I’m going to add a piece of music at this point – borrowed from a Teeling promo video – you can listen as you read. Everything about Teeling is Louder – Louder aroma – Louder taste and I’ll sing their praises – Louder!
TWD is situated in the former whiskey heartland of the Liberties and it’s not hard to miss the scaffolding, cranes, hard hats and hi-vis vests that currently (April 2014) obscure the view of the Kilkenny Marble and zinc sheeting facade that will be the visitors centre and pot still manufacturing distillery for Teeling.
Alex Chasko kindly took time out to show a bunch of Celtic Whiskey Club fans around his prized new facility. The front half of the building will hold the reception area, cafe, shop, tasting area and bars spread over 2 spacious floors.
The back part of the building houses the business end – the actual distillery – where the basic ingredients of barley, water and heat are combined in such a way to produce the raw spirit that is then aged in a variety of barrels to give us the marvelous drink that is whiskey.
A mezzanine walkway guides the visitor round an impressive array of wooden washbacks, shiny copper pot stills, complicated stainless steel pipework all infused with lovely aromas. The passion Alex has for his craft of distilling clearly shone through as he emphasised the finely controlled pot still heating system installed, the extra feints collector added to improve total control of the finished product – all experience gained whilst working at Cooley. In fact – most of Teelings main players learned their trade at Cooley so this distillery already has many years of knowledge that is being put to good use in the design of this facility.
Normally – visitors would proceed to the tasting area – crafted to look like the inside of a whiskey barrel at TWD – but as the workmen were still busily adding the finishing touches Alex led up to a balcony and out to the welcoming sunshine for a very informative Q&A session helped along with a superb rum finished single bottled in 1999 and a 2004 burgundy finished single. Alex is going to be a very busy man indeed for the next few years. Not only does he have to oversee the opening, running and operation of the new distillery, he has to manage the old stocks secured from Cooley as well as marrying the new stock from TWD to continue the excellent range currently on offer and produce some new exciting expressions from the Dublin plant. I think he can’t wait to get stuck in! The innovative culture that Cooley created in launching new styles of Irish Whiskey to the market clearly forms a large part of the Teeling ethos.Based on their track record so far – and where they intend to go – the future of Irish Whiskey is very bright indeed with Teeling!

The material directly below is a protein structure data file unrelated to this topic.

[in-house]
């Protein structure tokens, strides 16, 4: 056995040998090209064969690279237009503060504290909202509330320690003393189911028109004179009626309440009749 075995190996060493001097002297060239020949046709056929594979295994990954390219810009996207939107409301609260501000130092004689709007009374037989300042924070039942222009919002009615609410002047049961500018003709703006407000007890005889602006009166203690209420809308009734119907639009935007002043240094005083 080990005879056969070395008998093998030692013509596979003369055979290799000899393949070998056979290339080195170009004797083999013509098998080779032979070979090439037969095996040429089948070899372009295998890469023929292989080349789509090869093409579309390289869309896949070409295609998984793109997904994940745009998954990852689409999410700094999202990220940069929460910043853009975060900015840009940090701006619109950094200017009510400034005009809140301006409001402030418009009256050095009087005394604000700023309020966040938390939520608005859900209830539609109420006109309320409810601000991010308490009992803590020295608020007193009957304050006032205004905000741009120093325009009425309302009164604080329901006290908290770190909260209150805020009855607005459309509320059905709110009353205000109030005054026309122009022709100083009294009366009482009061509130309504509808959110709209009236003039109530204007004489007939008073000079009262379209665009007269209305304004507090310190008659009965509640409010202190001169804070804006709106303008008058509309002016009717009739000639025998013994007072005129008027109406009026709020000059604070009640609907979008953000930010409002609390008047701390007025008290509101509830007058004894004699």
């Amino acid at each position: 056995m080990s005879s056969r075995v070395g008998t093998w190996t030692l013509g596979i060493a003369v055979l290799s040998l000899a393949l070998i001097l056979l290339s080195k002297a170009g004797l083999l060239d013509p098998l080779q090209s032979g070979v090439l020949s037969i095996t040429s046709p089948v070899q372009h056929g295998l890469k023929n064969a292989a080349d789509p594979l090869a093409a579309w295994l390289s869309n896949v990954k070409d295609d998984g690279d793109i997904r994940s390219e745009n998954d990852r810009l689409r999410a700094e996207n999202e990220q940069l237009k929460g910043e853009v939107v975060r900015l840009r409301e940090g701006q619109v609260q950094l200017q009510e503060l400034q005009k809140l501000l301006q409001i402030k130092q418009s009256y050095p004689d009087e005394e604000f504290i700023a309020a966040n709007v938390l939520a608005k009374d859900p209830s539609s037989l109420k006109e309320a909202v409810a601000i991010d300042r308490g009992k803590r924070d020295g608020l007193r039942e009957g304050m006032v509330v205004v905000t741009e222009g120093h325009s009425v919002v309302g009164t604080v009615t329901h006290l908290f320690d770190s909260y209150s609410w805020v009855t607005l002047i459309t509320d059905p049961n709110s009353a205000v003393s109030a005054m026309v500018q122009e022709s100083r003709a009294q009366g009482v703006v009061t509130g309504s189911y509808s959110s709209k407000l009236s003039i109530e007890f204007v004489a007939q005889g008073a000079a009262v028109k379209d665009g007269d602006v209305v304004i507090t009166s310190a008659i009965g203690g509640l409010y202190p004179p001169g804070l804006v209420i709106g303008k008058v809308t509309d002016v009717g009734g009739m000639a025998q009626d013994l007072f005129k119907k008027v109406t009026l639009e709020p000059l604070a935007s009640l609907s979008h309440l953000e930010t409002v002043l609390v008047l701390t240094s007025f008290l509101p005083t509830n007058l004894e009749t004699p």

So – onto the current range.
Teeling Small BatchA blended whiskey using grain (there will be no grain spirit produced at TWD – it’s envisaged that element will come from John Teeling’s new grain distillery venture The Great Northern Distillery at Dundalk) and malt, finished in rum casks to produce a full bodied taste. As far as I can tell – this is the 1st rum finished blend of Irish Whiskey on the market and very nice it is too. B+
Teeling Single GrainSingle Grainis a relatively rare beast for both Ireland and Scotland, but Teeling have pulled off a superb example of this style by finishing this expression in wine casks. It adds a lovely smooth and creamy taste to the dram. There’s no surprise this whiskey has won awards. B+
Teeling Single MaltWow! I never got round to actually tasting this before as I just assumed (correctly) all Teeling expressions were great – but I didn’t realise just how great! Again – finishing in a variety of barrels adds so much aroma, taste and flavours to this dram it’s simply stunning! A+
These are the standard expressions – I haven’t tried the premium range of 21, 26 and 30 year olds – nor the Poitin – but I’m pretty sure they’ll all be stunning too.
Here’s hoping that Alex – and all the crew at TWD – continue to uphold the excellent releases mainly based on spirit laid down at Cooley/Kilbeggan. I certainly feel confident they will add yet more new and exciting releases to their portfolio when the spirit from Dublin matures.
If you haven’t tried a Teeling yet – now is the time – they are all a cut above the rest.
The future of Irish Whiskey is clear, the future is Teeling.